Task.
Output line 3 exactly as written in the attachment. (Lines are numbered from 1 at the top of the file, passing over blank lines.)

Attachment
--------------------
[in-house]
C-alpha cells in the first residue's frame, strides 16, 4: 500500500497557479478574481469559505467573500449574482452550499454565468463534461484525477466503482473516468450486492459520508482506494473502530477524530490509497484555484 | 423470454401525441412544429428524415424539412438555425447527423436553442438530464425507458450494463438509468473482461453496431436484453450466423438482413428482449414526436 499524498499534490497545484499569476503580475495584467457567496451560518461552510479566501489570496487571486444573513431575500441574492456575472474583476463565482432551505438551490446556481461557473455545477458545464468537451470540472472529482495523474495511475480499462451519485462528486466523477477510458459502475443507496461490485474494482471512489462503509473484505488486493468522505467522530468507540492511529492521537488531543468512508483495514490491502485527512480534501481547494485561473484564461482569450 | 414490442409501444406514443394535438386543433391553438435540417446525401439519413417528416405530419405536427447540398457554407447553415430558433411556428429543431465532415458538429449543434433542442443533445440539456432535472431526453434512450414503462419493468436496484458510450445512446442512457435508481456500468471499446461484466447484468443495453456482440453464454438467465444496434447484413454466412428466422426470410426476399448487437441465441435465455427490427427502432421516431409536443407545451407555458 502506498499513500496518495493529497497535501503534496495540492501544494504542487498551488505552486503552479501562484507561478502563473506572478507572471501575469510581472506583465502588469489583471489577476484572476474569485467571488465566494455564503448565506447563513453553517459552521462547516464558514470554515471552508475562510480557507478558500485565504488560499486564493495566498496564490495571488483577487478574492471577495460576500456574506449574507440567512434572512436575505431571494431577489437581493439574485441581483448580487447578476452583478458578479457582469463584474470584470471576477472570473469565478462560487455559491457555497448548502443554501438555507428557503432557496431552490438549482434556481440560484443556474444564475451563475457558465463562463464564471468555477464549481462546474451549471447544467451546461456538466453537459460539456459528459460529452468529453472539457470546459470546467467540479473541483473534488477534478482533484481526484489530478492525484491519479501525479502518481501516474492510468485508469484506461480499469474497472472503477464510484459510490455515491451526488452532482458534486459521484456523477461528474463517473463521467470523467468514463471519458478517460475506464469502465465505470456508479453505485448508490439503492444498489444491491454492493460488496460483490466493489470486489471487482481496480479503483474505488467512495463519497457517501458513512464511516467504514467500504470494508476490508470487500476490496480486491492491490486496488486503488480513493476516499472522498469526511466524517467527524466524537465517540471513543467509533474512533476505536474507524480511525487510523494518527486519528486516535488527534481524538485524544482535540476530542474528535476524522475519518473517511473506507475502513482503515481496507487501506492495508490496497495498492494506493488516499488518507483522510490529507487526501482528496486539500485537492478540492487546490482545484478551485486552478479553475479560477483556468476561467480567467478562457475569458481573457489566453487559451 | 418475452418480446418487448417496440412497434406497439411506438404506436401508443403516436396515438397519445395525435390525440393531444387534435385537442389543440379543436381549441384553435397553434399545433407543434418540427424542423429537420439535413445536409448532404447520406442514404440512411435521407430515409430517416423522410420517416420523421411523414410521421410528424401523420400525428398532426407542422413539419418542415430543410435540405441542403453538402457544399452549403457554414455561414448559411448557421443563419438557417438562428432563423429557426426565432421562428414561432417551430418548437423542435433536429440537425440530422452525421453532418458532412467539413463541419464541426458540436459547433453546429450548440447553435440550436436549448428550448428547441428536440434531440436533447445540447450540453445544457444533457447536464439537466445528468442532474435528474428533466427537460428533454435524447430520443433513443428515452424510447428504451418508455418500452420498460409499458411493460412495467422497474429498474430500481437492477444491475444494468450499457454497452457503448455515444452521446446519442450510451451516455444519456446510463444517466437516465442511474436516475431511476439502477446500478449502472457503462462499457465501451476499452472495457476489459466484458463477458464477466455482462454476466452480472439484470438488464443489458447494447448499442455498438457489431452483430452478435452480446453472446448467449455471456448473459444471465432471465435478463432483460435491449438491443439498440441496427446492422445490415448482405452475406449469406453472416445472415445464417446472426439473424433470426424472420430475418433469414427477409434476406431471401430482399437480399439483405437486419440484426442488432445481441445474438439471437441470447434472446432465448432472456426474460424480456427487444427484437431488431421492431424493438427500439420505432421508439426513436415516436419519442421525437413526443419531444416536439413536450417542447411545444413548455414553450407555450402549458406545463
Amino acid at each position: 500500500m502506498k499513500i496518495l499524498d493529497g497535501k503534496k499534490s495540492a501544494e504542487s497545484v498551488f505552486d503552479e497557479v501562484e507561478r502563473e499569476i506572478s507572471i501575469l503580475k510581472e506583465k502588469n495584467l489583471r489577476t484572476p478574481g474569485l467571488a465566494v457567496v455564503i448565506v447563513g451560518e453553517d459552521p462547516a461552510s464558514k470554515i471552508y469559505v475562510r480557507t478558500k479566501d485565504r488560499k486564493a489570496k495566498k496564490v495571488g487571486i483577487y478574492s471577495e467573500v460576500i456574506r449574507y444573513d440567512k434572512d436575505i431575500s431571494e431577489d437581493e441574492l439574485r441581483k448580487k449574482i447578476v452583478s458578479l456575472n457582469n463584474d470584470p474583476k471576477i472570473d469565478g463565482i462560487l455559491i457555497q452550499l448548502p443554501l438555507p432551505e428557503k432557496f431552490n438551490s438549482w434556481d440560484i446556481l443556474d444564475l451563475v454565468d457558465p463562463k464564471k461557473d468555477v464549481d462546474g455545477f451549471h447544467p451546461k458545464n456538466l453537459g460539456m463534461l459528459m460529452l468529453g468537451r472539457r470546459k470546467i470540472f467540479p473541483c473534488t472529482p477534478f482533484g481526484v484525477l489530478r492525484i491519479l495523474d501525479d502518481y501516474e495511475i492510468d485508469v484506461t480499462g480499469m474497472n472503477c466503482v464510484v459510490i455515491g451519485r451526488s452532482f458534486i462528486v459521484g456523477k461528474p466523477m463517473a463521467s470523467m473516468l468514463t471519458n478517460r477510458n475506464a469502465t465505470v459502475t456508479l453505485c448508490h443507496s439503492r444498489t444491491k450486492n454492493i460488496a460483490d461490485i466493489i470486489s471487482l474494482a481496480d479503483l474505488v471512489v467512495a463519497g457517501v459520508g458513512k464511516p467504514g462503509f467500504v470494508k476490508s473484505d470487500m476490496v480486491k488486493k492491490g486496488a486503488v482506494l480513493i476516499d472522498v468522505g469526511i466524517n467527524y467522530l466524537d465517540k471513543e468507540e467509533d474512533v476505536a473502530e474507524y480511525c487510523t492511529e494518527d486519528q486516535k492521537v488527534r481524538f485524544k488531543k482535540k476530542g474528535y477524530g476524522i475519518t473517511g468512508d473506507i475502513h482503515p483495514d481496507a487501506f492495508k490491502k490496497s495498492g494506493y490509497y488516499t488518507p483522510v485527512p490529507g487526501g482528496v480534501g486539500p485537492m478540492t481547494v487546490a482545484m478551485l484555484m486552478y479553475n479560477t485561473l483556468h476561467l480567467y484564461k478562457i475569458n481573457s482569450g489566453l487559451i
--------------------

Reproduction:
Amino acid at each position: 500500500m502506498k499513500i496518495l499524498d493529497g497535501k503534496k499534490s495540492a501544494e504542487s497545484v498551488f505552486d503552479e497557479v501562484e507561478r502563473e499569476i506572478s507572471i501575469l503580475k510581472e506583465k502588469n495584467l489583471r489577476t484572476p478574481g474569485l467571488a465566494v457567496v455564503i448565506v447563513g451560518e453553517d459552521p462547516a461552510s464558514k470554515i471552508y469559505v475562510r480557507t478558500k479566501d485565504r488560499k486564493a489570496k495566498k496564490v495571488g487571486i483577487y478574492s471577495e467573500v460576500i456574506r449574507y444573513d440567512k434572512d436575505i431575500s431571494e431577489d437581493e441574492l439574485r441581483k448580487k449574482i447578476v452583478s458578479l456575472n457582469n463584474d470584470p474583476k471576477i472570473d469565478g463565482i462560487l455559491i457555497q452550499l448548502p443554501l438555507p432551505e428557503k432557496f431552490n438551490s438549482w434556481d440560484i446556481l443556474d444564475l451563475v454565468d457558465p463562463k464564471k461557473d468555477v464549481d462546474g455545477f451549471h447544467p451546461k458545464n456538466l453537459g460539456m463534461l459528459m460529452l468529453g468537451r472539457r470546459k470546467i470540472f467540479p473541483c473534488t472529482p477534478f482533484g481526484v484525477l489530478r492525484i491519479l495523474d501525479d502518481y501516474e495511475i492510468d485508469v484506461t480499462g480499469m474497472n472503477c466503482v464510484v459510490i455515491g451519485r451526488s452532482f458534486i462528486v459521484g456523477k461528474p466523477m463517473a463521467s470523467m473516468l468514463t471519458n478517460r477510458n475506464a469502465t465505470v459502475t456508479l453505485c448508490h443507496s439503492r444498489t444491491k450486492n454492493i460488496a460483490d461490485i466493489i470486489s471487482l474494482a481496480d479503483l474505488v471512489v467512495a463519497g457517501v459520508g458513512k464511516p467504514g462503509f467500504v470494508k476490508s473484505d470487500m476490496v480486491k488486493k492491490g486496488a486503488v482506494l480513493i476516499d472522498v468522505g469526511i466524517n467527524y467522530l466524537d465517540k471513543e468507540e467509533d474512533v476505536a473502530e474507524y480511525c487510523t492511529e494518527d486519528q486516535k492521537v488527534r481524538f485524544k488531543k482535540k476530542g474528535y477524530g476524522i475519518t473517511g468512508d473506507i475502513h482503515p483495514d481496507a487501506f492495508k490491502k490496497s495498492g494506493y490509497y488516499t488518507p483522510v485527512p490529507g487526501g482528496v480534501g486539500p485537492m478540492t481547494v487546490a482545484m478551485l484555484m486552478y479553475n479560477t485561473l483556468h476561467l480567467y484564461k478562457i475569458n481573457s482569450g489566453l487559451i